Alfred Steinmann, one of the former directors of the Ethnographic Museum of the University of Zurich, was one of the first scientists to study these textiles in depth and to try to interpret them. In several writings that appeared from 1937 to the 1960s, he examined the ship’s motif from a cultural and historical perspective, from the Bronze Age to the present day. He interpreted the elaborately patterned ship cloths as depictions of the passage of dead souls into a land of ancestors. Although later researchers added other layers of interpretation to Steinmann’s, to this day his contribution remains essential for understanding these textiles. “ – IHBS website

This programme will involve not only a PowerPoint presentation by Paola von Wyss-Giacosa and Andreas Isler, but also a virtual guided tour of the Zurich exhibition – a real treat! Please note that spaces for this virtual event are limited and are filling fast so register now.

Event: REMINDER – The Iban of Borneo – Talk by Mike Heppell

Event date: Thursday 25 May 2017, 6.15–8 pm

Talk by Michael Heppell about the beaded garments and wealth of the Iban, their skill in weaving textiles and how these ‘trump Malay textiles’.

This is a reminder that this talk by Mike Heppell will be taking place tomorrow evening in Oxford, so do remember to register your interest if you can make it!

Mike is one of OATG’s overseas members visiting the UK from his home in Australia. In the 1970s he carried out his doctoral research among the Iban in the Batang Ai in Borneo. He has written books and articles on the Iban and other peoples in Borneo. Probably his most well-known book is Iban Art, Sexual Selection and Severed Heads: Weaving, Sculpture, Tattooing and Other Arts of the Iban of Borneo jointly authored with Limbang Anak Melaka and Enyan Anak Usen. More recent is The Seductive Warp Thread: An Evolutionary History of Ibanic Weaving.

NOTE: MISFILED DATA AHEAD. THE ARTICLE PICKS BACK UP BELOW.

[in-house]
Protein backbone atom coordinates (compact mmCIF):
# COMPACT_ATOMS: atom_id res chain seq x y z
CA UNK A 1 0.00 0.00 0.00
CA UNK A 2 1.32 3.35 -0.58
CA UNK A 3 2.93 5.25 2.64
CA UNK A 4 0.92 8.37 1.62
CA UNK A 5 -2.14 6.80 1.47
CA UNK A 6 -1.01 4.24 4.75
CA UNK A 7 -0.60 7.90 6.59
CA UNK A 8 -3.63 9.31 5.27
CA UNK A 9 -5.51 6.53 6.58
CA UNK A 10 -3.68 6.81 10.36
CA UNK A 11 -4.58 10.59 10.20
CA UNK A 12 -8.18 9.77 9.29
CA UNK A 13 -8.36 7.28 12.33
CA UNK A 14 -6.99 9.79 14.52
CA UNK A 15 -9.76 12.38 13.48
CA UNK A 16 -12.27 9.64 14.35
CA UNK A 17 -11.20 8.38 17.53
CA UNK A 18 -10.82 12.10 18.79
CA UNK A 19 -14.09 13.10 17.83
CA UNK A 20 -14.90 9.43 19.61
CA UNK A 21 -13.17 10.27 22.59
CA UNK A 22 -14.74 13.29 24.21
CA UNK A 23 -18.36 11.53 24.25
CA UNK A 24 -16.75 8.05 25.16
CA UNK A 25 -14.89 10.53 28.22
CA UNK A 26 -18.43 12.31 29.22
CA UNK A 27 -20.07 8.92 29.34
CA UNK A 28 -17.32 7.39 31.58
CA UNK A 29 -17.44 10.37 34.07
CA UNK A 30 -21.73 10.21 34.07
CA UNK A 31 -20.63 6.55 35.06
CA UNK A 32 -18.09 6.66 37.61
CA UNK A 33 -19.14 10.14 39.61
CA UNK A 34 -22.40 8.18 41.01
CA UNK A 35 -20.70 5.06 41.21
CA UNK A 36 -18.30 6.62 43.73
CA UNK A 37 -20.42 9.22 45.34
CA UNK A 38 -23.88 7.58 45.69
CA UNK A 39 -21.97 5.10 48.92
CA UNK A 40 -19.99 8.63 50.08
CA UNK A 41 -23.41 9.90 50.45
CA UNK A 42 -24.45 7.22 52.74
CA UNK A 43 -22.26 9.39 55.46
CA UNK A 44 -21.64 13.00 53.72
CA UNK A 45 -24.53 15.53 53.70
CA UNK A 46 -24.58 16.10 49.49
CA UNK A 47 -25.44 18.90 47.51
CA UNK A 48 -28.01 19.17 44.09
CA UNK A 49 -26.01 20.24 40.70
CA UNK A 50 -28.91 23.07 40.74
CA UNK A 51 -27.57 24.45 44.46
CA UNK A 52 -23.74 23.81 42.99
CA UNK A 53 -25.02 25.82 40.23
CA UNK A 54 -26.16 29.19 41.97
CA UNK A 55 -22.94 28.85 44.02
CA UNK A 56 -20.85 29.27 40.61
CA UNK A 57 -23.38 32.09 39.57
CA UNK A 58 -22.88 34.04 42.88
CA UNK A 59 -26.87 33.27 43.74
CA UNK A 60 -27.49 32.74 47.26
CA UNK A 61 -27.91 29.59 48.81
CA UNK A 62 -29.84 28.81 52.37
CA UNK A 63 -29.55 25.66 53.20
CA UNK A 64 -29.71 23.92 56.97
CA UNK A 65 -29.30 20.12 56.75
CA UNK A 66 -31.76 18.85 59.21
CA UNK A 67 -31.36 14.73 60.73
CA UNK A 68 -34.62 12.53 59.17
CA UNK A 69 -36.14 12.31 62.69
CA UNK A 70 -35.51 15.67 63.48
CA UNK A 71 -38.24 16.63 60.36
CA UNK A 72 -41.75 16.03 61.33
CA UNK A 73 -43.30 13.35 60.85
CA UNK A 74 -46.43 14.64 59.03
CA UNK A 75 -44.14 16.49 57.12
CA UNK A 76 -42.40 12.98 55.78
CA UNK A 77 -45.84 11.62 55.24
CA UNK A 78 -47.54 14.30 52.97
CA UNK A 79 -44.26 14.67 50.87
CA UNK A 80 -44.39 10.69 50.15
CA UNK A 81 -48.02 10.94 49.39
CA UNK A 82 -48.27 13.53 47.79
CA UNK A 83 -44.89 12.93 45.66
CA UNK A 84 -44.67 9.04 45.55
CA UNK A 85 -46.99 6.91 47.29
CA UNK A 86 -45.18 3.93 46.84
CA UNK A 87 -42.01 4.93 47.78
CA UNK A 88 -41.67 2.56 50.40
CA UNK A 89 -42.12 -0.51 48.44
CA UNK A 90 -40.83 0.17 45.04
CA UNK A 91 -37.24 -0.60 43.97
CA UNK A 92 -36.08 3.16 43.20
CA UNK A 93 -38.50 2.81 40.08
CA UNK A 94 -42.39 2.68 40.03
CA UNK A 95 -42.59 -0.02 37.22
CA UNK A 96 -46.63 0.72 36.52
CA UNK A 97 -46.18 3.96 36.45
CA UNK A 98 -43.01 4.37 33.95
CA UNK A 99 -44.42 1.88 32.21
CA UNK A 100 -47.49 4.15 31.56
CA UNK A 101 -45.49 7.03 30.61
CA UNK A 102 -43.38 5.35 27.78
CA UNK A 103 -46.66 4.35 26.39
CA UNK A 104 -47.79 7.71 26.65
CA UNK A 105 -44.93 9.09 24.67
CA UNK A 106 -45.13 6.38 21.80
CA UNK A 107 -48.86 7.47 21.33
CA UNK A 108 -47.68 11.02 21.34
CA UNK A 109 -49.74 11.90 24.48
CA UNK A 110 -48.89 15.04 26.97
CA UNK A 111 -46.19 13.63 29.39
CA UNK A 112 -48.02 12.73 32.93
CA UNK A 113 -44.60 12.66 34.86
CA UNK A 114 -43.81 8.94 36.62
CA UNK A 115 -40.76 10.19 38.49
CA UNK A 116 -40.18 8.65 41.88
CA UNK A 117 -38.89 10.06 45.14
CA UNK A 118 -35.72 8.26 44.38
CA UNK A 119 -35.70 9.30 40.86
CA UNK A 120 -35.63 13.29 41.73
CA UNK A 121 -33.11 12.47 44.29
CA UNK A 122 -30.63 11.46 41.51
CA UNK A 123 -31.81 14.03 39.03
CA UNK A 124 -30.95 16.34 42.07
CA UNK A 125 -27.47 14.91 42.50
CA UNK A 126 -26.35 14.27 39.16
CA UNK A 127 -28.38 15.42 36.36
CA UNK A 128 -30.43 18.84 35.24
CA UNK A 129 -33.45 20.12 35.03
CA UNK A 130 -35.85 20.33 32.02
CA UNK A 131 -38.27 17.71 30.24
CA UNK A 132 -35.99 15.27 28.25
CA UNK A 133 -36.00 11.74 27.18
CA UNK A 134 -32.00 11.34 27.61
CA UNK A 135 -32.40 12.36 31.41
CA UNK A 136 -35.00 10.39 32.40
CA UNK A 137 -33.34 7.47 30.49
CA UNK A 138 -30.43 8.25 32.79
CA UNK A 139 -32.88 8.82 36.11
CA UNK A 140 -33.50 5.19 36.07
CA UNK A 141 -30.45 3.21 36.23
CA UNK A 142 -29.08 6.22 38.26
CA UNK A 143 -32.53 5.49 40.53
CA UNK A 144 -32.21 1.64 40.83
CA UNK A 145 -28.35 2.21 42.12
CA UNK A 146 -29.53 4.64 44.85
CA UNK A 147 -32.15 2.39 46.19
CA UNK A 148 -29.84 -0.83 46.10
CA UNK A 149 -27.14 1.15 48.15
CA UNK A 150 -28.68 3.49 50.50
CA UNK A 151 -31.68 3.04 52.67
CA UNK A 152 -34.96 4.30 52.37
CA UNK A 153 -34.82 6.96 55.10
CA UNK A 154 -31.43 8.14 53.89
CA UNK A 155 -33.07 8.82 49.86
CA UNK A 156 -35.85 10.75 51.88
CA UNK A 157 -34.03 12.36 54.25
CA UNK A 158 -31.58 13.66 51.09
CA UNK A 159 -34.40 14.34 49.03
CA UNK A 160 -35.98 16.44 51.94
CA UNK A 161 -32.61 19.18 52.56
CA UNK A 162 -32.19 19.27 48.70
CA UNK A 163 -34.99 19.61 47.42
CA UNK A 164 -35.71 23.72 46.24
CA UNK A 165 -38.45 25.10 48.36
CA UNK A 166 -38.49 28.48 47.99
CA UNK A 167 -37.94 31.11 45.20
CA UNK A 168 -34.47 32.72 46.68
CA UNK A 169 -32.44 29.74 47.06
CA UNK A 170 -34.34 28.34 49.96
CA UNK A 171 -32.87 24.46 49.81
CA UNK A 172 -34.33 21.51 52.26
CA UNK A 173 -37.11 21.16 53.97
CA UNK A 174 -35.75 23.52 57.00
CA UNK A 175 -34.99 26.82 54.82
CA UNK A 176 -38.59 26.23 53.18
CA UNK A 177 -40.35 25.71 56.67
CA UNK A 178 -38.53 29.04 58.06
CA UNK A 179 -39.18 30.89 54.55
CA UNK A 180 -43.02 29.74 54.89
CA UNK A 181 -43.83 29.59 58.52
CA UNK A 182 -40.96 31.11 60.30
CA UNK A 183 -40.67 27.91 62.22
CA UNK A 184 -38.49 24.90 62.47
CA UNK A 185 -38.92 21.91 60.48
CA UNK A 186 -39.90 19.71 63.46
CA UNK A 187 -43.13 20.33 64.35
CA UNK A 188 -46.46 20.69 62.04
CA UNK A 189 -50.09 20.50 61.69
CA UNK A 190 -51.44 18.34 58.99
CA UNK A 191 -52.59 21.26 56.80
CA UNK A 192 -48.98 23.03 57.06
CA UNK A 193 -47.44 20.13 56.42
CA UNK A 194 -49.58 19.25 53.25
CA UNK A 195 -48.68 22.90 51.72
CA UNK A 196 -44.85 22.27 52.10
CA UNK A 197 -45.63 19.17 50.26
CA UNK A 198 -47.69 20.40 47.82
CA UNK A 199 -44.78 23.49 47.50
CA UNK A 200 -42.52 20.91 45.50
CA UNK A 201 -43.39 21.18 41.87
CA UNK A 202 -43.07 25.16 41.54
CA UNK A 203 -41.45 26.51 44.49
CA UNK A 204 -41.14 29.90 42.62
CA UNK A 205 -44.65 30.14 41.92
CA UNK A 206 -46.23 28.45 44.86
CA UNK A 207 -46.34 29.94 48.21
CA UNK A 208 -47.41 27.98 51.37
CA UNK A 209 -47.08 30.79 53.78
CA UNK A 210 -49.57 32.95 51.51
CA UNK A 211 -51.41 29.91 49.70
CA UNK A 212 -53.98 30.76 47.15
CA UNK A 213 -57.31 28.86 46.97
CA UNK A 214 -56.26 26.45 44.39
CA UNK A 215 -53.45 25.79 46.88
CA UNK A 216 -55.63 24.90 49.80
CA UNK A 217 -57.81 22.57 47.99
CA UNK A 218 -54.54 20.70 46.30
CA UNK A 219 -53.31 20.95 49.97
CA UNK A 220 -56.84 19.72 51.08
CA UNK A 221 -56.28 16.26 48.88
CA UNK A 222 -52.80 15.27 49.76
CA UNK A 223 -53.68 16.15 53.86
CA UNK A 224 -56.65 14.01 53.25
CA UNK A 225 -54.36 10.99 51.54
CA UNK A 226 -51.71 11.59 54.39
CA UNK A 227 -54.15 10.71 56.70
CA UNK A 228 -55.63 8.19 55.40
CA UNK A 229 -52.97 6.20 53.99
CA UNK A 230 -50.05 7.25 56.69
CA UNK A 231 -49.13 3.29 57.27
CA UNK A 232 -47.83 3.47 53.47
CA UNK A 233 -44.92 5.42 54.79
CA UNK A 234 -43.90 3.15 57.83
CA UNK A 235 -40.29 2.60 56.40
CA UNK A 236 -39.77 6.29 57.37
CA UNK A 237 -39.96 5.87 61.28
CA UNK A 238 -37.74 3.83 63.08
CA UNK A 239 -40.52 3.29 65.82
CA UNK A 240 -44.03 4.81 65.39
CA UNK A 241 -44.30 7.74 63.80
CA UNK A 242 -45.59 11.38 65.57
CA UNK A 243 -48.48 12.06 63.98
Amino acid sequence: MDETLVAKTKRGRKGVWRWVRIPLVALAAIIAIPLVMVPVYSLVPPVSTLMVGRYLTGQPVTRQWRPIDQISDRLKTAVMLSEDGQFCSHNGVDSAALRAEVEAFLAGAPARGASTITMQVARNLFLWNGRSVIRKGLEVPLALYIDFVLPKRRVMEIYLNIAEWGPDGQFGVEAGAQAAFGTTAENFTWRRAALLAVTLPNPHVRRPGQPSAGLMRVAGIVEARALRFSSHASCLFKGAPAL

Location: The Pauling Centre, 58a Banbury Road, Oxford OX2 6QS.

OATG events are free for members and £3 for non-members.

Please note that we regret that no disabled access will be available that day. We are very sorry about the inconvenience caused.

For more information, and to register for a place at this event, visit the event’s Eventbrite page.

Event: The Iban of Borneo – Talk by Mike Heppell

Event date: Thursday 25 May 2017, 6.15–8 pm

Talk by Michael Heppell about the beaded garments and wealth of the Iban, their skill in weaving textiles and how these ‘trump Malay textiles’.

Mike is one of OATG’s overseas members visiting the UK from his home in Australia. In the 1970s he carried out his doctoral research among the Iban in the Batang Ai in Borneo. He has written books and articles on the Iban and other peoples in Borneo. Probably his most well-known book is Iban Art, Sexual Selection and Severed Heads: Weaving, Sculpture, Tattooing and Other Arts of the Iban of Borneo jointly authored with Limbang Anak Melaka and Enyan Anak Usen. More recent is The Seductive Warp Thread: An Evolutionary History of Ibanic Weaving.

Location: The Pauling Centre, 58a Banbury Road, Oxford OX2 6QS.

OATG events are free for members and £3 for non-members.

Please note that we regret that no disabled access will be available that day. We are very sorry about the inconvenience caused.

For more information, and to register for a place at this event, visit the event’s Eventbrite page.